FCC Targets Media-Ownership Rules Yet Again

| Thu Oct. 18, 2007 6:37 PM EDT

Kevin Martin, the head of the FCC, has announced that he wants to decide on new media ownership rules by the end of the year. In particular, he's considering lifting a longtime ban on cross-ownership—that is, letting a single company own print and broadcast media outlets in the same market. As Eric Klinenberg explained in Mother Jones earlier this year, repealing the ban would be bad news for the news, especially the embattled newspapers and TV stations that—love 'em or hate 'em—remain Americans' main sources of local news.

This isn't the first time the FCC has taken a swing at the cross-ownership ban: Former commission head Michael Powell managed to strike it down in 2003. (A federal court blocked the move.) That time, the FCC rushed the decision through with minimal public input; this time, Martin says he'll take the "unusual step" of letting the public comment on the proposed rule changes... for one whole month.

Dennis Kucinich's Deep Pockets

| Thu Oct. 18, 2007 6:34 PM EDT

Last week, Stephen Colbert revealed that pocket-sized Democrat Dennis Kucinich carries a lot of stuff in his pockets—a copy of the Constitution, a union card, a green tea bag, and—courtesy of a 2003 Mother Jones profile by Charles Bowden—a baseball card of Cleveland Indian Rocky Colavito and a quotation from Spanish philosopher Miguel de Unamuno. This week, Kucinich made a good-natured appearance on the Colbert Report, emptying his overtsuffed pockets, and even getting in a nice comeback:

Colbert: "This is the famous pocket Constitution. Did you shrink this down yourself?"

Kucinich: "No, no, no. George Bush already did that."

Dennis Kucinich's Deep Pockets

| Thu Oct. 18, 2007 6:18 PM EDT

Last week, Stephen Colbert revealed that pocket-sized Democrat Dennis Kucinich carries a lot of stuff in his pockets—a copy of the Constitution, a union card, a green tea bag, and—courtesy of a 2003 Mother Jones profile by Charles Bowden—a baseball card of Cleveland Indian Rocky Colavito and a quotation from Spanish philosopher Miguel de Unamuno. This week, Kucinich made a good-natured appearance on the Colbert Report, emptying his overtsuffed pockets, and even getting in a nice comeback:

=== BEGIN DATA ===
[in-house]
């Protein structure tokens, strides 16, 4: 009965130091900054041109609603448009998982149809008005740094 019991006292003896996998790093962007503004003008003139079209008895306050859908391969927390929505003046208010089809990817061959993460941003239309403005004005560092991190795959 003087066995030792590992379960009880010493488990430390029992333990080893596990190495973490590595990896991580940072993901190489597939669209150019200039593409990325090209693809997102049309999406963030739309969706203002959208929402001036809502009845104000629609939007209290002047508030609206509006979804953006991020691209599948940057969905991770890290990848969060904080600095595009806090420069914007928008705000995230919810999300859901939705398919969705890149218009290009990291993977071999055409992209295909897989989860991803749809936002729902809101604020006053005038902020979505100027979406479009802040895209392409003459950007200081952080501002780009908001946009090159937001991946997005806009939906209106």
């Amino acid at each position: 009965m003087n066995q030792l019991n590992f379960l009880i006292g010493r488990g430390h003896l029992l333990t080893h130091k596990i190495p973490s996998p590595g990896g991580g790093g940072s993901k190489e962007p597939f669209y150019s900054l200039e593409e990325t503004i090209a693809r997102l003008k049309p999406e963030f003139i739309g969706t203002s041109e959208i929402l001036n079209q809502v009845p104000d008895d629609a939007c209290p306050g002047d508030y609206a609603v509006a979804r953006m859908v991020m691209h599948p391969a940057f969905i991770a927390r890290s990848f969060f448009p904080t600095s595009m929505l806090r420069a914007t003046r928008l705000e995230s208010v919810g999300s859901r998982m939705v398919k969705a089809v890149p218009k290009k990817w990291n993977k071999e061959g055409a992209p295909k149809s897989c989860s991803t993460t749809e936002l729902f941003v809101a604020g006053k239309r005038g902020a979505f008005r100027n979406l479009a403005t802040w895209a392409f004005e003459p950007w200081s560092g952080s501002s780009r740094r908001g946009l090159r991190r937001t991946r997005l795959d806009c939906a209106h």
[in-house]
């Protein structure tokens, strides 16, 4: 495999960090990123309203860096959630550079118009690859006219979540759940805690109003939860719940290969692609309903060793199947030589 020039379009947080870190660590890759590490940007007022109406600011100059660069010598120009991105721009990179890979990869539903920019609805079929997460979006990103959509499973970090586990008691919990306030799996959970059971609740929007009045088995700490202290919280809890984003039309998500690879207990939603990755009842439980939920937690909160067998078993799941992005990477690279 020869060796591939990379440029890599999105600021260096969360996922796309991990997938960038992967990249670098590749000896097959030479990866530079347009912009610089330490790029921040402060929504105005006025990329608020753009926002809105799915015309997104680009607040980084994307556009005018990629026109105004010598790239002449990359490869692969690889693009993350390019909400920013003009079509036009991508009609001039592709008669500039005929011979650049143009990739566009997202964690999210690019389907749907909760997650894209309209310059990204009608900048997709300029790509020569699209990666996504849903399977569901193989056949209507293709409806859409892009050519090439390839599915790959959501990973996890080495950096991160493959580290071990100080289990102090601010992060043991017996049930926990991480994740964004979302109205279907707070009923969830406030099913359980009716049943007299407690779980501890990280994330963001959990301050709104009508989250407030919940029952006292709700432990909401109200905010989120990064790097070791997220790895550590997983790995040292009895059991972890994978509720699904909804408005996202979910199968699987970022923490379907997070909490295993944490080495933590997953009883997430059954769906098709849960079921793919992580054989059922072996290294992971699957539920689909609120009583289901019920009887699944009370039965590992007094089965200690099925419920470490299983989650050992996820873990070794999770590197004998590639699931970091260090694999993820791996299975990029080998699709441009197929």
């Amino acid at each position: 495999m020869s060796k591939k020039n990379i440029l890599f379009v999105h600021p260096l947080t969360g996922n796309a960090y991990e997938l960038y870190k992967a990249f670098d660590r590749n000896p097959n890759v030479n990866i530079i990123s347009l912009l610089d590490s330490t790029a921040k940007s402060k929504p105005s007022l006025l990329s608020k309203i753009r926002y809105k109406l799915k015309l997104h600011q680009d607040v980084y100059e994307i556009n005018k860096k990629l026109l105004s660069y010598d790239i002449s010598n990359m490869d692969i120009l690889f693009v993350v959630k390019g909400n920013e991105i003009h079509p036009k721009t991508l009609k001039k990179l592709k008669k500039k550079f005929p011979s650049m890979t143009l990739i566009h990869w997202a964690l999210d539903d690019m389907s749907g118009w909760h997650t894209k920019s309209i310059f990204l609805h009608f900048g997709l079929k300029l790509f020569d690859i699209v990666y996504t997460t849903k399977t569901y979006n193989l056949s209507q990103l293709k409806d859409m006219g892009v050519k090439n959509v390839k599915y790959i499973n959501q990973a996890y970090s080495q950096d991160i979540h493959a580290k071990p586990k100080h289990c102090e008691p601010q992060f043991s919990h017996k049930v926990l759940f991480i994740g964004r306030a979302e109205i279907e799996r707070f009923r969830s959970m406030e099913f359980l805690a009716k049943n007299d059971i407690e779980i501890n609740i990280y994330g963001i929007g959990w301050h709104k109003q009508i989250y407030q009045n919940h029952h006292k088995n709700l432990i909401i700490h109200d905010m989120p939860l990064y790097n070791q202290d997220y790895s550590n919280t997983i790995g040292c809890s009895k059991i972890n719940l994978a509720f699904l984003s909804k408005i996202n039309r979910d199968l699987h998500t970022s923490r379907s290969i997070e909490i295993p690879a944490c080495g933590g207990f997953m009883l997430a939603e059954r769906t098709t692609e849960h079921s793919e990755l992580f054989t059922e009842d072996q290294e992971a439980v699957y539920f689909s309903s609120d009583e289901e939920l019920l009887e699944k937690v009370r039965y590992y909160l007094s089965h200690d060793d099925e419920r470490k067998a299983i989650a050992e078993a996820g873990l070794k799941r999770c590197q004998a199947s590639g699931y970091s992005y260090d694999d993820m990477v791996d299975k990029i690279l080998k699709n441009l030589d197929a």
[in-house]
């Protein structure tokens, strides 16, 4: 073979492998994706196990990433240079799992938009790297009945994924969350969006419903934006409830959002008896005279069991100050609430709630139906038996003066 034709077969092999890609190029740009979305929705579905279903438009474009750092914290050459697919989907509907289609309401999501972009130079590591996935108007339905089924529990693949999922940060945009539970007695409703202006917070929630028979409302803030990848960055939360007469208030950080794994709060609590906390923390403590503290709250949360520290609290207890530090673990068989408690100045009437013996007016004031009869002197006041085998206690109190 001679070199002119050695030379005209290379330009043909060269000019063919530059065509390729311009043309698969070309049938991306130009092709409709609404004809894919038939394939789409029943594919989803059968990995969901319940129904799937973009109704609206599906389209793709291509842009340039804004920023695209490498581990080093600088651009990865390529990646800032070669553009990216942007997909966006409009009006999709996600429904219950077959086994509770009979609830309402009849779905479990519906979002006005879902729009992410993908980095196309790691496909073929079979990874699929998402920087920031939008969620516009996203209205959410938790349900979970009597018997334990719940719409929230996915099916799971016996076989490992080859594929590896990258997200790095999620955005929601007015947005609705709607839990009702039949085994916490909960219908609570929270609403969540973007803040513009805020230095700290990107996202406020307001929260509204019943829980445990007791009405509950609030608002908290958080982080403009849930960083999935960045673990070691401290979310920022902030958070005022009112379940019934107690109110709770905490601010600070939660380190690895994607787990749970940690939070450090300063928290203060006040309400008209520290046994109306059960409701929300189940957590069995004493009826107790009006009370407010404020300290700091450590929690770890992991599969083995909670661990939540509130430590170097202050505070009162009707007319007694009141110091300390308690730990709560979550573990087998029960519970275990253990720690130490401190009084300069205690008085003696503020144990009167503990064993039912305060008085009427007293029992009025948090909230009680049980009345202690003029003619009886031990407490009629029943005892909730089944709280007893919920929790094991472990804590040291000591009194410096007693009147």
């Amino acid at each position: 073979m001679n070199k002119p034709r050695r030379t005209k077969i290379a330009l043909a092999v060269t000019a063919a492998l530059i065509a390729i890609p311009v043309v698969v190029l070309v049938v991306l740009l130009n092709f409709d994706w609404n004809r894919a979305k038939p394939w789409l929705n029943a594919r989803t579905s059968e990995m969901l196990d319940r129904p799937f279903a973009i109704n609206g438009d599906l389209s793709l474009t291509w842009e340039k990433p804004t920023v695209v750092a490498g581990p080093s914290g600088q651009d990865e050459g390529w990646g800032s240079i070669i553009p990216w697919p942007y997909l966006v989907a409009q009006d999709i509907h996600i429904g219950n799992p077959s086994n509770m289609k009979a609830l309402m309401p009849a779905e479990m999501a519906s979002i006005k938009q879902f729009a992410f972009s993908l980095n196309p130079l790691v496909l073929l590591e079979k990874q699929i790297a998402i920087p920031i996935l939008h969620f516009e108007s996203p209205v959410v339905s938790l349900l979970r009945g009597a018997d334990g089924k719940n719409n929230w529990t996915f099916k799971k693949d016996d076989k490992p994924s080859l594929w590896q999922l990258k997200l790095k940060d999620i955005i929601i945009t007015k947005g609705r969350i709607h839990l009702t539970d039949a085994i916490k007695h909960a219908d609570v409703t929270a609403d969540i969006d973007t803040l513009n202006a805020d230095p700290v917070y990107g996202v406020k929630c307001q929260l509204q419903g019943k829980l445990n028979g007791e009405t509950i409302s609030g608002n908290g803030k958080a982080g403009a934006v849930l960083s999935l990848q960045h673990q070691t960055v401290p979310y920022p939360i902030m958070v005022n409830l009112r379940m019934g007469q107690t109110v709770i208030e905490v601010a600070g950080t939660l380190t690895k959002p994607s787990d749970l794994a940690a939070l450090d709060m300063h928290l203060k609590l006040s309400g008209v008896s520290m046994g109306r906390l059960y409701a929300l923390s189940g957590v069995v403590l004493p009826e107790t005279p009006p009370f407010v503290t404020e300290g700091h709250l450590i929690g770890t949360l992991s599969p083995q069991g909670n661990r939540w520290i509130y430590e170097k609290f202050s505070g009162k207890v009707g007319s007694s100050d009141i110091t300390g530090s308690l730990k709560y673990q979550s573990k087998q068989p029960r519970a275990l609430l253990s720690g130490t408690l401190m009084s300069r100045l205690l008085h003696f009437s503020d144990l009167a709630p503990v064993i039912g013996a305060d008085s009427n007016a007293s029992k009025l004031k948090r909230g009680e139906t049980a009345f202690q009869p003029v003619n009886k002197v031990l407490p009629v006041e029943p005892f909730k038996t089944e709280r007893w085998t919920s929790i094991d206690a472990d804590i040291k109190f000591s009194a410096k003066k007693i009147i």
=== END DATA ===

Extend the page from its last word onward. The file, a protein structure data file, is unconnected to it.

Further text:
Colbert: "This is the famous pocket Constitution. Did you shrink this down yourself?"

Kucinich: "No, no, no. George Bush already did that."

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Raped by the Law Again

| Thu Oct. 18, 2007 5:00 PM EDT

I'm kicking myself for not having remembered to add the following to yesterday's post on the Philadelphia judge who ruled that it's ok to rape prostitutes, or rather that it's impossible to rape a prostitute, just as it's impossible to steal from a thief:

Last fall, [Judge] Cheuvront granted a motion by defense attorneys barring the use of the words rape, sexual assault, victim, assailant, and sexual assault kit from the trial of Pamir Safi—accused of raping Tory Bowen in October 2004. Safi's first trial resulted in a hung jury last November when jurors deadlocked 7-5. Responding to Cheuvront's initial language ban—which will be in force again when Safi is retried in July—prosecutors upped the ante last month by seeking to have words like sex and intercourse barred from the courtroom as well. The judge denied that motion, evidently on the theory that there would be no words left to describe the sex act at all. The result is that the defense and the prosecution are both left to use the same word—sex—to describe either forcible sexual assault, or benign consensual intercourse. As for the jurors, they'll just have to read the witnesses' eyebrows to sort out the difference.